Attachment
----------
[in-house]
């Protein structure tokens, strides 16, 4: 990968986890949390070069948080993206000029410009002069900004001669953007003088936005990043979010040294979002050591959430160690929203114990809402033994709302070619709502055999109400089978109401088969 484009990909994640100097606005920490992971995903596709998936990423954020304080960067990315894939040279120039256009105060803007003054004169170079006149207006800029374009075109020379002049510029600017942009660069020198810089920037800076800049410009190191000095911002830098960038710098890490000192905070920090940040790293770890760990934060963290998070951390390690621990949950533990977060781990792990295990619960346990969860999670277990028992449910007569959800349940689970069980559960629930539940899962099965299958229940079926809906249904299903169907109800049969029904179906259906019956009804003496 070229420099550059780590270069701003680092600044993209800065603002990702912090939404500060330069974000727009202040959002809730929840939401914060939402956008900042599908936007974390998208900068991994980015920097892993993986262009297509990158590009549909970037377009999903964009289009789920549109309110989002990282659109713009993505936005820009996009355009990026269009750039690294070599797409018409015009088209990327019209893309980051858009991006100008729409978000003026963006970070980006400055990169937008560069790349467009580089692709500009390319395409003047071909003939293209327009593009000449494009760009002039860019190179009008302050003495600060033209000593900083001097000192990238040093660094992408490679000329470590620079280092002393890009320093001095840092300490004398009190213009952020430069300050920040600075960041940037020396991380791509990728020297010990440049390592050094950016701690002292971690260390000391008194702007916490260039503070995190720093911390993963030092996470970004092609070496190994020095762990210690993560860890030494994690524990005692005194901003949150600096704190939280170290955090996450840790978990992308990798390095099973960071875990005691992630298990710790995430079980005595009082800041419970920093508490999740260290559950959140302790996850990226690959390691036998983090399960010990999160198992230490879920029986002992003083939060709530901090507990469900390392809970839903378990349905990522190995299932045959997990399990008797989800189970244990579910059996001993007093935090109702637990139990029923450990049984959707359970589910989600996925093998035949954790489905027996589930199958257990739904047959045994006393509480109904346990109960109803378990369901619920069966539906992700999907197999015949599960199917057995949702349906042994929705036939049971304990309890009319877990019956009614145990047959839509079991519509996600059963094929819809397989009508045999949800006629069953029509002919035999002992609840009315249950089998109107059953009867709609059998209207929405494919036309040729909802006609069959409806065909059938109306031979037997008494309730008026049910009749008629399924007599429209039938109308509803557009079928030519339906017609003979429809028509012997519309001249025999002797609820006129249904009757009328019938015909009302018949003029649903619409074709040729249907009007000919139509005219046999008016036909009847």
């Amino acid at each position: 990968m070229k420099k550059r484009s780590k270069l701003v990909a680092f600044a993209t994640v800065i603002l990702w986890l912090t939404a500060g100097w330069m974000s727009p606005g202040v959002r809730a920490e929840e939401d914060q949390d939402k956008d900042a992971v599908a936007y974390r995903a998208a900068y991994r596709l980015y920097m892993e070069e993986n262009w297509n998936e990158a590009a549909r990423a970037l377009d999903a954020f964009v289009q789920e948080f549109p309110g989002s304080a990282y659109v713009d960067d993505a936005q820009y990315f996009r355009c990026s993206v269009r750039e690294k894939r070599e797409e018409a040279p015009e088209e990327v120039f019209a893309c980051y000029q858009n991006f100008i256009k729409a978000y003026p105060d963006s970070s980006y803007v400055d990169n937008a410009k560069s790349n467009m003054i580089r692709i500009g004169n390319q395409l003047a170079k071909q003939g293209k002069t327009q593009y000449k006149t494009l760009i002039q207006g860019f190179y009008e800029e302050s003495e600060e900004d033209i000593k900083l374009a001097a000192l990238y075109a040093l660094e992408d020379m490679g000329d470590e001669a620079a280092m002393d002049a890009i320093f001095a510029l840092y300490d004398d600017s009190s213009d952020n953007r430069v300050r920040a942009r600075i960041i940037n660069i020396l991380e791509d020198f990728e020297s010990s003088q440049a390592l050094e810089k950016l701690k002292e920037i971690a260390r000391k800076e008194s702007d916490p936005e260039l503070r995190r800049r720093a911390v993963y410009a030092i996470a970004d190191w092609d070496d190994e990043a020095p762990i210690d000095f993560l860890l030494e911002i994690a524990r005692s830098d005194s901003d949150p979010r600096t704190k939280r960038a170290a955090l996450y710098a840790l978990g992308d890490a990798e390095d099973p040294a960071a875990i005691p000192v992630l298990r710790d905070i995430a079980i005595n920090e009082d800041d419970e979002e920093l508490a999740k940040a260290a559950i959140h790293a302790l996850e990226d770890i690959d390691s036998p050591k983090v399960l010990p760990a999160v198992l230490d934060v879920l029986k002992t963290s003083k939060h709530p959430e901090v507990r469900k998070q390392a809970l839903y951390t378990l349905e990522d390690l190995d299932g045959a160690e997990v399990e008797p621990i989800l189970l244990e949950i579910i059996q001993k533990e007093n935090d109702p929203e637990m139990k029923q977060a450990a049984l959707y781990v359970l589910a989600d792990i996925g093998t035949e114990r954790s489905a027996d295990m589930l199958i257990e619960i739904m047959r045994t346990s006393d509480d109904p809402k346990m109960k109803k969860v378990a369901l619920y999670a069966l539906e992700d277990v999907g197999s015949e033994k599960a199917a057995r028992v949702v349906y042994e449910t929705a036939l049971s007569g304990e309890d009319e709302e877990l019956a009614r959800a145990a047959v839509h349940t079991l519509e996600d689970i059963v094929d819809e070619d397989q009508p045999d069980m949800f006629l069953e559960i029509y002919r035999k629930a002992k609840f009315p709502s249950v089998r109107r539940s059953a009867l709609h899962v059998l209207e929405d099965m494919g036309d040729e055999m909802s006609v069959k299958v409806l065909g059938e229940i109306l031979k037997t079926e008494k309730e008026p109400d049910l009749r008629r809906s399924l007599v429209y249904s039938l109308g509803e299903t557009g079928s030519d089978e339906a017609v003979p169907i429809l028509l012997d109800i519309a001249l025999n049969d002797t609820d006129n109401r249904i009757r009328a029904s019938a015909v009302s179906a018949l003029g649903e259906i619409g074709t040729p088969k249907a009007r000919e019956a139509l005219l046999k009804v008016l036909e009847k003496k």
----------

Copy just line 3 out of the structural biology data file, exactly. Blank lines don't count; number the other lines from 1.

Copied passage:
């Amino acid at each position: 990968m070229k420099k550059r484009s780590k270069l701003v990909a680092f600044a993209t994640v800065i603002l990702w986890l912090t939404a500060g100097w330069m974000s727009p606005g202040v959002r809730a920490e929840e939401d914060q949390d939402k956008d900042a992971v599908a936007y974390r995903a998208a900068y991994r596709l980015y920097m892993e070069e993986n262009w297509n998936e990158a590009a549909r990423a970037l377009d999903a954020f964009v289009q789920e948080f549109p309110g989002s304080a990282y659109v713009d960067d993505a936005q820009y990315f996009r355009c990026s993206v269009r750039e690294k894939r070599e797409e018409a040279p015009e088209e990327v120039f019209a893309c980051y000029q858009n991006f100008i256009k729409a978000y003026p105060d963006s970070s980006y803007v400055d990169n937008a410009k560069s790349n467009m003054i580089r692709i500009g004169n390319q395409l003047a170079k071909q003939g293209k002069t327009q593009y000449k006149t494009l760009i002039q207006g860019f190179y009008e800029e302050s003495e600060e900004d033209i000593k900083l374009a001097a000192l990238y075109a040093l660094e992408d020379m490679g000329d470590e001669a620079a280092m002393d002049a890009i320093f001095a510029l840092y300490d004398d600017s009190s213009d952020n953007r430069v300050r920040a942009r600075i960041i940037n660069i020396l991380e791509d020198f990728e020297s010990s003088q440049a390592l050094e810089k950016l701690k002292e920037i971690a260390r000391k800076e008194s702007d916490p936005e260039l503070r995190r800049r720093a911390v993963y410009a030092i996470a970004d190191w092609d070496d190994e990043a020095p762990i210690d000095f993560l860890l030494e911002i994690a524990r005692s830098d005194s901003d949150p979010r600096t704190k939280r960038a170290a955090l996450y710098a840790l978990g992308d890490a990798e390095d099973p040294a960071a875990i005691p000192v992630l298990r710790d905070i995430a079980i005595n920090e009082d800041d419970e979002e920093l508490a999740k940040a260290a559950i959140h790293a302790l996850e990226d770890i690959d390691s036998p050591k983090v399960l010990p760990a999160v198992l230490d934060v879920l029986k002992t963290s003083k939060h709530p959430e901090v507990r469900k998070q390392a809970l839903y951390t378990l349905e990522d390690l190995d299932g045959a160690e997990v399990e008797p621990i989800l189970l244990e949950i579910i059996q001993k533990e007093n935090d109702p929203e637990m139990k029923q977060a450990a049984l959707y781990v359970l589910a989600d792990i996925g093998t035949e114990r954790s489905a027996d295990m589930l199958i257990e619960i739904m047959r045994t346990s006393d509480d109904p809402k346990m109960k109803k969860v378990a369901l619920y999670a069966l539906e992700d277990v999907g197999s015949e033994k599960a199917a057995r028992v949702v349906y042994e449910t929705a036939l049971s007569g304990e309890d009319e709302e877990l019956a009614r959800a145990a047959v839509h349940t079991l519509e996600d689970i059963v094929d819809e070619d397989q009508p045999d069980m949800f006629l069953e559960i029509y002919r035999k629930a002992k609840f009315p709502s249950v089998r109107r539940s059953a009867l709609h899962v059998l209207e929405d099965m494919g036309d040729e055999m909802s006609v069959k299958v409806l065909g059938e229940i109306l031979k037997t079926e008494k309730e008026p109400d049910l009749r008629r809906s399924l007599v429209y249904s039938l109308g509803e299903t557009g079928s030519d089978e339906a017609v003979p169907i429809l028509l012997d109800i519309a001249l025999n049969d002797t609820d006129n109401r249904i009757r009328a029904s019938a015909v009302s179906a018949l003029g649903e259906i619409g074709t040729p088969k249907a009007r000919e019956a139509l005219l046999k009804v008016l036909e009847k003496k």